Film Teaching Philosophy

As a teacher, I believe my role is to expose students to see, feel, hear, and be more open to their surroundings. A teacher needs to guide students to find their own language. While it is necessary to study the “masters”, my philosophy is to encourage students to go beyond them by relying on their own creativity.

Planned exercises and screenings expose students to what they cannot or do not yet see or understand. Personal experience has convinced me that to learn how to make films/videos, you need to view a lot of them and discuss them afterwards.

A film/video course needs to be fourfold:

  1. Screenings + discussion = To see
  2. Historical perspective = To know
  3. Critical perspective = To broaden
  4. Production (including planned exercises) = To make

By providing the technical tools to help students express what they do see, teachers serve as guides to develop and encourage their talents and help them recognize their own goals. That is why my teaching philosophy emphasizes dialogue in the classroom. The interchange between student and teacher is where real learning and critical thinking takes place, both by teacher and student.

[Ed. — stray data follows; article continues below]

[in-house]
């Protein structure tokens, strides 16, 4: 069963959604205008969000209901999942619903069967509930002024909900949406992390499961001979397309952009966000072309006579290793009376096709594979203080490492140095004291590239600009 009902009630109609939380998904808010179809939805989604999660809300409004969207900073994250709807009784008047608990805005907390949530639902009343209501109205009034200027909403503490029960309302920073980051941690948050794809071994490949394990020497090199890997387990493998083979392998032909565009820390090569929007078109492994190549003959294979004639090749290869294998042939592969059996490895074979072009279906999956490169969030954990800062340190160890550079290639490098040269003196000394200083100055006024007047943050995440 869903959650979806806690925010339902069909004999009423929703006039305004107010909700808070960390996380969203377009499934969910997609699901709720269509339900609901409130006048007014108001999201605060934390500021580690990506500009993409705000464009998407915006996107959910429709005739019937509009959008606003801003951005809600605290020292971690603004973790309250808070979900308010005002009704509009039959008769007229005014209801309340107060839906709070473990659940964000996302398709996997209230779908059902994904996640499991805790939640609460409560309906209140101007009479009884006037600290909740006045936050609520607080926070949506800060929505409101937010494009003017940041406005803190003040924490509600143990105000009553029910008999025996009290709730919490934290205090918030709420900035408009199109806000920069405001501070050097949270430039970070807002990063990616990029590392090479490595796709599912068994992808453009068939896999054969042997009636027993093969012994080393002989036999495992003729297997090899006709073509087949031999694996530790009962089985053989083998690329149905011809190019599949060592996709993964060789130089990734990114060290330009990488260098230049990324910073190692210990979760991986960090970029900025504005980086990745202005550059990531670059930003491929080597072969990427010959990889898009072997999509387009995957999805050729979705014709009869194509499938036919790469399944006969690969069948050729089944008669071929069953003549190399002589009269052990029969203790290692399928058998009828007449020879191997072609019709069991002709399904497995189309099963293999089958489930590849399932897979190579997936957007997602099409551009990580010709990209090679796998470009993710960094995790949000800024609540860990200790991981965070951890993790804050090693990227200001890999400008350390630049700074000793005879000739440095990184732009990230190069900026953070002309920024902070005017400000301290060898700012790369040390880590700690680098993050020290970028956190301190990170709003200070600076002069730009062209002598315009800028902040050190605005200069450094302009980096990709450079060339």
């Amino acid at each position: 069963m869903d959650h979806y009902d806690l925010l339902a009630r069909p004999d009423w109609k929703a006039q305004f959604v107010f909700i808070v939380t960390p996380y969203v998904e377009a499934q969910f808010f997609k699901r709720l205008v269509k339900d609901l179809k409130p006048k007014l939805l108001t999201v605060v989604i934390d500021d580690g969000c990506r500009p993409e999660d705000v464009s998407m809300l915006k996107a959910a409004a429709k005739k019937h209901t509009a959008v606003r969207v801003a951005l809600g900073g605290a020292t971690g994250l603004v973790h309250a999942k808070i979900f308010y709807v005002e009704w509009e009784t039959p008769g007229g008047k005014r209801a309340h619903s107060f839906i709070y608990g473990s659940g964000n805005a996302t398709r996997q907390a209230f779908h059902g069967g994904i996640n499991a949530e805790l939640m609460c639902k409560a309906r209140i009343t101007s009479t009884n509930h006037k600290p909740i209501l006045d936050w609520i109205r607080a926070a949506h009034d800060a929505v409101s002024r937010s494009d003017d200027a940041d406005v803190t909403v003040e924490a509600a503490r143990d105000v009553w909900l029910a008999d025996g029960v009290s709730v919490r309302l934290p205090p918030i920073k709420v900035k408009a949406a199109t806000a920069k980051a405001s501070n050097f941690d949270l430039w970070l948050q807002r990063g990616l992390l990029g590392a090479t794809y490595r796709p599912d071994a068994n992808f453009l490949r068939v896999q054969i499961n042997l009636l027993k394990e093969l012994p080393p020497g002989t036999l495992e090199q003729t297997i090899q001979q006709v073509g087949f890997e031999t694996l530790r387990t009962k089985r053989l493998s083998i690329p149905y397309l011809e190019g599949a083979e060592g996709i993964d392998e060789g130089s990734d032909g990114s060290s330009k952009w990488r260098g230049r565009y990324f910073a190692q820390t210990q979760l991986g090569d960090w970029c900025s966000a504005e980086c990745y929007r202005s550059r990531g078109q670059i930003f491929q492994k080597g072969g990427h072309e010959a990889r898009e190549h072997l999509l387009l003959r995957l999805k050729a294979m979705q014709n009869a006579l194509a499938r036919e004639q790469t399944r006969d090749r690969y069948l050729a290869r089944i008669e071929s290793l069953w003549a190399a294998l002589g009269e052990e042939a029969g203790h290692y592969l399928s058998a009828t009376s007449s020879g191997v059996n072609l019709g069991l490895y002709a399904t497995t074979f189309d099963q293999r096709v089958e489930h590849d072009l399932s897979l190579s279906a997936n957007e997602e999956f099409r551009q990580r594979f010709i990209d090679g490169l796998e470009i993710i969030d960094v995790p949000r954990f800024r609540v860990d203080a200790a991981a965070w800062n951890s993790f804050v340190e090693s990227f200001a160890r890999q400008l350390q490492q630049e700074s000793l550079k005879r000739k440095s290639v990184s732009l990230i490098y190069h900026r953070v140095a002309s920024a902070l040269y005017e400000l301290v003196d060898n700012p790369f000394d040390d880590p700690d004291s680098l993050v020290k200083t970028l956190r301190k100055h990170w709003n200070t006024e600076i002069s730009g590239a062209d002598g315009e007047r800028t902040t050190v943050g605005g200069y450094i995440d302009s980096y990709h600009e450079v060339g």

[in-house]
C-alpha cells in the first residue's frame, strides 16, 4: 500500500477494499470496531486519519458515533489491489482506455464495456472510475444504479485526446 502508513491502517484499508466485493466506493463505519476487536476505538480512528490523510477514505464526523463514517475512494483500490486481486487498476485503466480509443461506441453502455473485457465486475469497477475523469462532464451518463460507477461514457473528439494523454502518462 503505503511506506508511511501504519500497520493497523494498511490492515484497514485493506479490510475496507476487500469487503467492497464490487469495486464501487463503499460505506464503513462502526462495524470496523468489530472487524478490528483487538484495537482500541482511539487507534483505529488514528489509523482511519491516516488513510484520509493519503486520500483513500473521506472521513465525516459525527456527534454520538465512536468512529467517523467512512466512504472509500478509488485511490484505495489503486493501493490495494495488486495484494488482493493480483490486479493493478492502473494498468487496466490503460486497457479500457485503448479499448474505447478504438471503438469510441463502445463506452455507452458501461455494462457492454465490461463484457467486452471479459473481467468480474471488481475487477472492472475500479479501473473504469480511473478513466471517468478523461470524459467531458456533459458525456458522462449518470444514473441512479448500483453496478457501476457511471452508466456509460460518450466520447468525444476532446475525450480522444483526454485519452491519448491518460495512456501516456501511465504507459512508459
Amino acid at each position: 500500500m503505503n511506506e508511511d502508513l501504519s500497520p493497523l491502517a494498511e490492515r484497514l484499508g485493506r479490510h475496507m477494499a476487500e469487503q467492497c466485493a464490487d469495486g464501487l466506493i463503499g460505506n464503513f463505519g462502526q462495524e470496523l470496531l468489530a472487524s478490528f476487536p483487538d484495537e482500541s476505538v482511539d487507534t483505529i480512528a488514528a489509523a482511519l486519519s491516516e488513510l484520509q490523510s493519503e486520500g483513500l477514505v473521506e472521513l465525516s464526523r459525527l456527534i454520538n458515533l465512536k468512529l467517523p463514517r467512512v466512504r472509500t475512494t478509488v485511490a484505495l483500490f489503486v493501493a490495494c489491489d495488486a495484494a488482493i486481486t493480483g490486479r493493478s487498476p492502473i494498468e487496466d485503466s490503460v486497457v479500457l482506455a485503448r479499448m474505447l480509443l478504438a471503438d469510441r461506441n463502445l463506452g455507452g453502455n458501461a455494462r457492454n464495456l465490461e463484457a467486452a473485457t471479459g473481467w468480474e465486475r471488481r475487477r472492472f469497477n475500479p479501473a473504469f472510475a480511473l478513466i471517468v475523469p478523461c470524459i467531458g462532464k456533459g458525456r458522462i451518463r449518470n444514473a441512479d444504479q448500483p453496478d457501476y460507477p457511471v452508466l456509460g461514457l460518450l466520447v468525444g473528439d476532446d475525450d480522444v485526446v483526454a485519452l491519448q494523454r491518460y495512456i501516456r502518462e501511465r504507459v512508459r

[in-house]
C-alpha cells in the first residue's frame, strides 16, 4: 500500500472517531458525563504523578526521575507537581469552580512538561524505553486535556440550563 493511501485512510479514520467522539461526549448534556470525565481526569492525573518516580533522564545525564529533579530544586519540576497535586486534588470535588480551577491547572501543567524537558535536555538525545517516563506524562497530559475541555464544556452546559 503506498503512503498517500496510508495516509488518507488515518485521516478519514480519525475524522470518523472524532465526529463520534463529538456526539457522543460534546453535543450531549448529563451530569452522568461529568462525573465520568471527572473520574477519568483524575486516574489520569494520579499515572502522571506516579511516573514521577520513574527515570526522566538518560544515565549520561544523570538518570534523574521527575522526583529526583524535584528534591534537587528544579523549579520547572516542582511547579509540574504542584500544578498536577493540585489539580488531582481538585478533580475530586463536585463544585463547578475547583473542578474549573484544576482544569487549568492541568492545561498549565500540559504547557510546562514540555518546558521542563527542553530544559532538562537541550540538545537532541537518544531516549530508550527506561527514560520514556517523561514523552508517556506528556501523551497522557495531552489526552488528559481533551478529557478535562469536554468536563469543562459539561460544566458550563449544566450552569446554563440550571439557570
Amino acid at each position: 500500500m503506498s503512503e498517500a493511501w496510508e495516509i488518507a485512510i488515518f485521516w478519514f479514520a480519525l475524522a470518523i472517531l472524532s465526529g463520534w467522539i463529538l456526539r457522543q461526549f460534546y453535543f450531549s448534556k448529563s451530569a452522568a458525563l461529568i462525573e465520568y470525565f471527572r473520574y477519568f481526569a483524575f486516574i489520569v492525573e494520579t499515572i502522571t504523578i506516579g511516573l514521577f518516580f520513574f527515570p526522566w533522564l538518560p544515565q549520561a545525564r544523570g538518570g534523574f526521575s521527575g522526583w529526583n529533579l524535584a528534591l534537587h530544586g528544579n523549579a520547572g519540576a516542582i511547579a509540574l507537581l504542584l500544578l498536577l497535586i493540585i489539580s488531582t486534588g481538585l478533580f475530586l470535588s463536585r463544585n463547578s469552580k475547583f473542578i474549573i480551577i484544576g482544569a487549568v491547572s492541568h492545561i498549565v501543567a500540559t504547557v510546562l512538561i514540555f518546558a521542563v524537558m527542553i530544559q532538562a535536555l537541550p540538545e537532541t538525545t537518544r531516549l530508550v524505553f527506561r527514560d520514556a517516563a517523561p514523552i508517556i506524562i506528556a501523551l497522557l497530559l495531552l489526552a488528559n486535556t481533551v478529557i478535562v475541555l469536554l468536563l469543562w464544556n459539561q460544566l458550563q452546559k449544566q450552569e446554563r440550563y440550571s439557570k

In all the classes I have taught, participation, questioning, and active involvement in this learning process are encouraged and expected. One of my goals is that aside from helping students acquire skills (knowledge of technology, technique, and a historical/critical perspective), I want to impart my passion and enthusiasm to them.

One of my strengths as a teacher is that I am flexible and have many cross-disciplinary skills, which enable me to address wide audiences. My first-hand working knowledge of all phases of film/video production helps me identify with student problems and concerns. The combination of my European and American experience in the field, gives me a unique perspective on critical, historical, and technical production. A great deal of my satisfaction in this job is helping students learn irrespective of their background or age.

But the true reward in teaching for me is in knowing that I have been a catalyst in helping students achieve self-discovery. T.S. Eliot said it best:

     “We shall not cease from exploration
     And the end of all our exploring
     Will be to arrive where we started
     And to know the place for the first time.”